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|Władysław Reymont (1867-1925) - Stanisław Władysław Rejment|
Polish writer and novelist, whose work offer a vast panorama of Polish life in the last quarter of the 19th century. Wladyslaw Reymont was awarded the Nobel Prize for Literature in 1924; a year later he died. He is best known for The Peasants, an epic, four-part novel of peasant life. It is almost entirely written in peasant dialect. Reymont considered it his best work.
"I still have many things to say and desire greatly to make them public, but will death let me?" (from Reymont's note to the Swedish Academy, 1924)
Władysław Stanisław Reymont was born in Kobiele Wielke, a
small town in southern Poland near Lodz, a fast-growing industrial
city, which was at that time occupied by Russia. Reymont spent his
childhood in the country and later depicted in his books the life of
the peasants, their customs and work. His father, Josef Rejmont, was
the village organist, who supported with his meagre income a large
family; Reymont was the fift of twelve children. Josef tried to teach
his children to play the piano, Reymont was more interested in reading,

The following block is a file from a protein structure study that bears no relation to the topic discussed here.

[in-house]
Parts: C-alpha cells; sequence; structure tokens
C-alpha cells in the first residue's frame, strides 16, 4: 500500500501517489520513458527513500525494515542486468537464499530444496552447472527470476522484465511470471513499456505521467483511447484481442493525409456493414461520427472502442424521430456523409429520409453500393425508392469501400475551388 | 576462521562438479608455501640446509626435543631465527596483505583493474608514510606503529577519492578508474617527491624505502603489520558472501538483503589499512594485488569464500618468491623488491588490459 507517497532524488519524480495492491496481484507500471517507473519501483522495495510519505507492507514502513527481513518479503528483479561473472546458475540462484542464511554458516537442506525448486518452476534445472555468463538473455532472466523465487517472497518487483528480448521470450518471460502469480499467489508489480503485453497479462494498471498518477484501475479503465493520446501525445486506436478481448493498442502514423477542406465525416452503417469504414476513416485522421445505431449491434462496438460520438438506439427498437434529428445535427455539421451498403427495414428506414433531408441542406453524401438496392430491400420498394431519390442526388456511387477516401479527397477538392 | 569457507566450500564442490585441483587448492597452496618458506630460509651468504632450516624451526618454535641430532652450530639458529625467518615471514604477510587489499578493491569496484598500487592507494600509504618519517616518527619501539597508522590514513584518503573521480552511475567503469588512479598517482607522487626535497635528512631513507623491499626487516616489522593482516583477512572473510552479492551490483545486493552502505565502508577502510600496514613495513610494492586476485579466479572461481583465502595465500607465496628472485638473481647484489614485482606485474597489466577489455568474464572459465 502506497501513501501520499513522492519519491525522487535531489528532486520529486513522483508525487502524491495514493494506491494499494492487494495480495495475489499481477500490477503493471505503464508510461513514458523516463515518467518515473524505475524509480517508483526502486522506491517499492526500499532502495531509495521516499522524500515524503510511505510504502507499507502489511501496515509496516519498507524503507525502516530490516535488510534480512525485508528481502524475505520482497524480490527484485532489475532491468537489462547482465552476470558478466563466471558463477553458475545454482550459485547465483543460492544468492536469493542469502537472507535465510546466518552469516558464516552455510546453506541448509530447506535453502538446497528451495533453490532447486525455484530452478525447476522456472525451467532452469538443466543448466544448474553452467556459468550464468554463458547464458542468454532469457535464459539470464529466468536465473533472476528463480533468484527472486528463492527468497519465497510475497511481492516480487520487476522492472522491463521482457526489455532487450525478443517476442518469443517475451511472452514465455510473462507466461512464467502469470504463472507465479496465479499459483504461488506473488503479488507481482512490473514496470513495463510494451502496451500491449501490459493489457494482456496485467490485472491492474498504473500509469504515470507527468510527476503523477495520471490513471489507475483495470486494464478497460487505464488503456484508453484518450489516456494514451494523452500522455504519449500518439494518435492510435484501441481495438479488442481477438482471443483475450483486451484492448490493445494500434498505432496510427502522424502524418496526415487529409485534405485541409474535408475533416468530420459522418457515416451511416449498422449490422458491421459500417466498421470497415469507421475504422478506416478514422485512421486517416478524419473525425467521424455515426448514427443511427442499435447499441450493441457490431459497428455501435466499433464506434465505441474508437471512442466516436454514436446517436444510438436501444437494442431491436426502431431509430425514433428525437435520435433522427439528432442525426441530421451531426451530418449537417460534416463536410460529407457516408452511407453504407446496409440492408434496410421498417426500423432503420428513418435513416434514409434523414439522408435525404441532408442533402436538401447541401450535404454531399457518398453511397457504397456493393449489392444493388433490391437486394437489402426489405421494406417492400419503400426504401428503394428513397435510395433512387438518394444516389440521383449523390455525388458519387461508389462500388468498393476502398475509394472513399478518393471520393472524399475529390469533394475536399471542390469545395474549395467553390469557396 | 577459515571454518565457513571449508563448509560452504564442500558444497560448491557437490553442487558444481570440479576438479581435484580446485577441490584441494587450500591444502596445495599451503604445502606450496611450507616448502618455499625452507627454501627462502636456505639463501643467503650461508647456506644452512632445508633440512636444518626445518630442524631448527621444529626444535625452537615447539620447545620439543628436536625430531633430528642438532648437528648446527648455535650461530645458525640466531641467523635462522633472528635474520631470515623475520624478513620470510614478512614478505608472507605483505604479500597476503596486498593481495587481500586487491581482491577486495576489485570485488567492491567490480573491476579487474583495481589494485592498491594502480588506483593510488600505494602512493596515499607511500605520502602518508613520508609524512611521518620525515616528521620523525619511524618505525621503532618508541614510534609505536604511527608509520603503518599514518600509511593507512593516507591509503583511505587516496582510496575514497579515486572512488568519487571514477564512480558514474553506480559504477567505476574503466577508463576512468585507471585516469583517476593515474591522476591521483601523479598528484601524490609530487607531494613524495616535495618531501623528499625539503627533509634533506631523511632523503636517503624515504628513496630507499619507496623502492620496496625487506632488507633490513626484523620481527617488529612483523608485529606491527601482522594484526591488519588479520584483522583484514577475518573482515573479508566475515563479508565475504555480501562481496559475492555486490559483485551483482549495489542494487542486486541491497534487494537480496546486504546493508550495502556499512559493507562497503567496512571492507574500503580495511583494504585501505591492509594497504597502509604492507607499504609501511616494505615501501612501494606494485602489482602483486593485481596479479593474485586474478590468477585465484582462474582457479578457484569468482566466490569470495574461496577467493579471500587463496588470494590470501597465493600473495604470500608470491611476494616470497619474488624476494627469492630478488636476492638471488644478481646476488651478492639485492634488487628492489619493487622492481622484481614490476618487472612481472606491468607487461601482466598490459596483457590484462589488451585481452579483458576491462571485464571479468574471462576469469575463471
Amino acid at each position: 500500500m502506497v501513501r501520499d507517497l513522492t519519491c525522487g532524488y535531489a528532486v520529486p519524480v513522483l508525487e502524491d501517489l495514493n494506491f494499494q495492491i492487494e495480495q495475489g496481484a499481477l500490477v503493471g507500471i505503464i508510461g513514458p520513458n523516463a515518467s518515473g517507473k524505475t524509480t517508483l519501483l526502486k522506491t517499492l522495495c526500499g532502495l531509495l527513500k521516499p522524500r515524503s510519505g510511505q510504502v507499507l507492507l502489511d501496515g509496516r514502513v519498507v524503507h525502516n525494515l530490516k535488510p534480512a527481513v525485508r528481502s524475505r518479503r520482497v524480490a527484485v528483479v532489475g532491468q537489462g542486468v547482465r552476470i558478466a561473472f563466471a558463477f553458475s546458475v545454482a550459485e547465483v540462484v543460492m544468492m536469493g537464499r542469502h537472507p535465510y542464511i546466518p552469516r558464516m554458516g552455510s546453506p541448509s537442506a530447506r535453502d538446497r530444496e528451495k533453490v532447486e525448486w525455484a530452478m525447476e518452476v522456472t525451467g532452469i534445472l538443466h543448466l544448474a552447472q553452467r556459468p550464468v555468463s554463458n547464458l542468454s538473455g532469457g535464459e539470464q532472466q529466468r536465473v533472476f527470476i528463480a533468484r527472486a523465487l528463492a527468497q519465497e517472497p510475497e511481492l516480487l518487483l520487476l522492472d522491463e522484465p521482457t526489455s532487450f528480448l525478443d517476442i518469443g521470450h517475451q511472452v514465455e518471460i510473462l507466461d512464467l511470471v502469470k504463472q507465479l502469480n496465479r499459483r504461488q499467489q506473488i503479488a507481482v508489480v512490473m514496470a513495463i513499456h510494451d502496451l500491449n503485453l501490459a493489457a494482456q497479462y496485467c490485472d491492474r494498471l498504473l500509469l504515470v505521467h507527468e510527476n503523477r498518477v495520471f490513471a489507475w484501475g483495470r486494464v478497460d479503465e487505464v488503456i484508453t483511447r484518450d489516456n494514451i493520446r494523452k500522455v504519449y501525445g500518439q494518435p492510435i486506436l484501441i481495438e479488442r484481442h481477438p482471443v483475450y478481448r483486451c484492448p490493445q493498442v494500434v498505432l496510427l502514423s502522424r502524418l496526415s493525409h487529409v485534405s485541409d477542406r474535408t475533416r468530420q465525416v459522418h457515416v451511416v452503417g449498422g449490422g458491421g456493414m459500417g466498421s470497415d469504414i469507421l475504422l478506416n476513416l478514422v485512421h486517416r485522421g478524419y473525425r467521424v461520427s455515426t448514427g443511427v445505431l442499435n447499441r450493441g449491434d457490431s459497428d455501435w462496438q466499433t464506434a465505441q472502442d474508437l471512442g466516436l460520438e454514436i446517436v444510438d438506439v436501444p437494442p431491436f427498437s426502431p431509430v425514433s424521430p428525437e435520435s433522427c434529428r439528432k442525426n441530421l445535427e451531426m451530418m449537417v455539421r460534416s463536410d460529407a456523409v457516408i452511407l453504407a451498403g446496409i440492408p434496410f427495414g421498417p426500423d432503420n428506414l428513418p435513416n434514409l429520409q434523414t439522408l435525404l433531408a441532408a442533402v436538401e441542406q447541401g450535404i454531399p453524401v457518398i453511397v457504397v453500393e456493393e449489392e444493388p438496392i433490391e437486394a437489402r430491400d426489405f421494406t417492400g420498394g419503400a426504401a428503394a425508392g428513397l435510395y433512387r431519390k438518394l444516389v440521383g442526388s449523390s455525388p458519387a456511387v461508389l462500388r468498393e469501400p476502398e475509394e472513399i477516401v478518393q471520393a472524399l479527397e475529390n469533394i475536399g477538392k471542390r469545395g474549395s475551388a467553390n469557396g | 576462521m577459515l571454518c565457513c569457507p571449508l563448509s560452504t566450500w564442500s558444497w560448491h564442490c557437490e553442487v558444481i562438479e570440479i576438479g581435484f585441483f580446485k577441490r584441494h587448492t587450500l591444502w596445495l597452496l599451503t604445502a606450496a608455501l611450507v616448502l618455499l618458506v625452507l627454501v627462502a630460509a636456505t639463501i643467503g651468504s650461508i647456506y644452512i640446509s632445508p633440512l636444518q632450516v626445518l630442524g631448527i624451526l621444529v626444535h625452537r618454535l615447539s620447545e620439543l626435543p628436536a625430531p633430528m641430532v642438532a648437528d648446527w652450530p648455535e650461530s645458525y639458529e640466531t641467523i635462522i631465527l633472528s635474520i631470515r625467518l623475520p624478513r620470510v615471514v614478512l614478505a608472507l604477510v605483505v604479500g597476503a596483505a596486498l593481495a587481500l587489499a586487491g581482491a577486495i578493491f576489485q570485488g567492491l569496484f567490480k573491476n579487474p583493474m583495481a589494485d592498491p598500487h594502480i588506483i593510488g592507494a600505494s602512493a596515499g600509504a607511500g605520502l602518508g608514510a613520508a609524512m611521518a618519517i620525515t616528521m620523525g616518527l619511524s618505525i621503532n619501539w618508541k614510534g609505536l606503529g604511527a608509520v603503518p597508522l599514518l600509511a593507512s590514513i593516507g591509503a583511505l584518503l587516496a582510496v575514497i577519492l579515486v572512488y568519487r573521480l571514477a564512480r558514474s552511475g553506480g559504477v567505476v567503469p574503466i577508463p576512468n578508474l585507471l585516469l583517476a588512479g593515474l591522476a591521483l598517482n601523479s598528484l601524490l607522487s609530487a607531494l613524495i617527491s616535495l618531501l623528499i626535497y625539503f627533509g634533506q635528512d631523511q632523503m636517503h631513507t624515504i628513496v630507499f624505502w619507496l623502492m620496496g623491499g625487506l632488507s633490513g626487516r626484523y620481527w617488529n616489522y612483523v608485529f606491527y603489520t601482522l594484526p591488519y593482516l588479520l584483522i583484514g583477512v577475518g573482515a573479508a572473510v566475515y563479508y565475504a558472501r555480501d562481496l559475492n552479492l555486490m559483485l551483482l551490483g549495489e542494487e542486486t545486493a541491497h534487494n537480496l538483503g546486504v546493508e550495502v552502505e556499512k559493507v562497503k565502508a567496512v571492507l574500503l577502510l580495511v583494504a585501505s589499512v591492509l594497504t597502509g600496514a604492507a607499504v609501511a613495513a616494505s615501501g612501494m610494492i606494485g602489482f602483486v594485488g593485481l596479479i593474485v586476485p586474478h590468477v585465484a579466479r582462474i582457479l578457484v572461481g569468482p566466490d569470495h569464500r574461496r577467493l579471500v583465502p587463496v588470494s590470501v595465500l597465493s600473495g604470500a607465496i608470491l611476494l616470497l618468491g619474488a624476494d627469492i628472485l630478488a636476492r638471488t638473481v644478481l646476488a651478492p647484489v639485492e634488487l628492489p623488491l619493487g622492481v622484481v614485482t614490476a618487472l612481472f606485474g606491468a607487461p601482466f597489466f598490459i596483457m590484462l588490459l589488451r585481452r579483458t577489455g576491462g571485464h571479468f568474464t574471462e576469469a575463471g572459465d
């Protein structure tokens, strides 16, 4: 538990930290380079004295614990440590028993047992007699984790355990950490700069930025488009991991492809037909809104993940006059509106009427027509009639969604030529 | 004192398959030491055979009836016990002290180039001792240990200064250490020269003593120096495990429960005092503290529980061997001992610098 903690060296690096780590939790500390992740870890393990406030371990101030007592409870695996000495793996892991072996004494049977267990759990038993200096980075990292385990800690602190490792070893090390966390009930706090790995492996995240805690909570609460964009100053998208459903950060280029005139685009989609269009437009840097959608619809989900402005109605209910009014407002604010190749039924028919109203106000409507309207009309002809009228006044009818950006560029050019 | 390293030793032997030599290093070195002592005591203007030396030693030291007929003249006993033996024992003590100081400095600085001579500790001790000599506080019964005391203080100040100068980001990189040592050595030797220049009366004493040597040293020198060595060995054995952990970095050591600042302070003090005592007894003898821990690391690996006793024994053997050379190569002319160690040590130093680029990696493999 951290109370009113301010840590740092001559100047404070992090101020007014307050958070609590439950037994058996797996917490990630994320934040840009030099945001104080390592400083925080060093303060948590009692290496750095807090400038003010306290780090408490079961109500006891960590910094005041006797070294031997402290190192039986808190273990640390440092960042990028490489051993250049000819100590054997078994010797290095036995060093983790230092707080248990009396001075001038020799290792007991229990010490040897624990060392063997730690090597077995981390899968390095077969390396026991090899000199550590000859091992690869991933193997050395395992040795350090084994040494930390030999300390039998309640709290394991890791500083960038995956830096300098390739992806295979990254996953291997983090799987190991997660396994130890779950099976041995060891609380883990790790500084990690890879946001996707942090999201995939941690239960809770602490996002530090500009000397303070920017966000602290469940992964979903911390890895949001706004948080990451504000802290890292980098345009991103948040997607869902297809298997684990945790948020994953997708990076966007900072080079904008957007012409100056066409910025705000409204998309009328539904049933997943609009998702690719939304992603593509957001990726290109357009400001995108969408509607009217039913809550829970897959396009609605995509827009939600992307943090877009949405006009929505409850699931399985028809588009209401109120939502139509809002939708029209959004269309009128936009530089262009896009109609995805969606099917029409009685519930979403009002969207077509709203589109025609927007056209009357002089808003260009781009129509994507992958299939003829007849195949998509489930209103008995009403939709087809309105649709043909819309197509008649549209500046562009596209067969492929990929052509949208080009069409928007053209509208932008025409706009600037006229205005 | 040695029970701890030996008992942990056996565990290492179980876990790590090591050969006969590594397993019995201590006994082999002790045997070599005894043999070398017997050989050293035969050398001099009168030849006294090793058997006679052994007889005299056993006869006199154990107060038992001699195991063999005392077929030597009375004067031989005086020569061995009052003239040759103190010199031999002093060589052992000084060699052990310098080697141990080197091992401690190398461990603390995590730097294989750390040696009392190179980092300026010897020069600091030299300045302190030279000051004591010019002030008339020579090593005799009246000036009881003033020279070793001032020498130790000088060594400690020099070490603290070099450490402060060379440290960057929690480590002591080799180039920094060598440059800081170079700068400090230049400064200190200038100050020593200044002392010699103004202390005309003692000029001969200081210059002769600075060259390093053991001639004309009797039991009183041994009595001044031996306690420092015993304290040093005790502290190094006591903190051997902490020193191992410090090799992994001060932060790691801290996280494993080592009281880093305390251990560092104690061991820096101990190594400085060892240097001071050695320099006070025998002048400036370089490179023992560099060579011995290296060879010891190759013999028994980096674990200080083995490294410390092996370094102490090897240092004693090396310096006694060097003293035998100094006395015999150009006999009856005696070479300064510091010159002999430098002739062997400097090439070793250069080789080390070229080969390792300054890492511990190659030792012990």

and devoured books whenever he had the change. Among his favorites were
Robinson Crusoe and novels by Walter Scott. Reymont's
family was very patriotic and rigidly Roman Catholic. His mother,
Antonina (neé Kupczynska) had taken with her brothers in the
insurrection of 1863.
After third grade, Reymont left the school and his home – he had failed to pass the entrance examinations for a secondary school in Lodz. At that time the schools were also instruments of Russification; students were not allowed to speak Polish inside the school. Reymont was admitted to the tailor's guild as a journeyman in Warsaw. During this period he became interested in theatre and developed a lasting love for the stage. Reymont was not able to finish his journeyman years. When the Russian authorities suspected him of taking part in a strike in Lodz, he was expelled from the guild.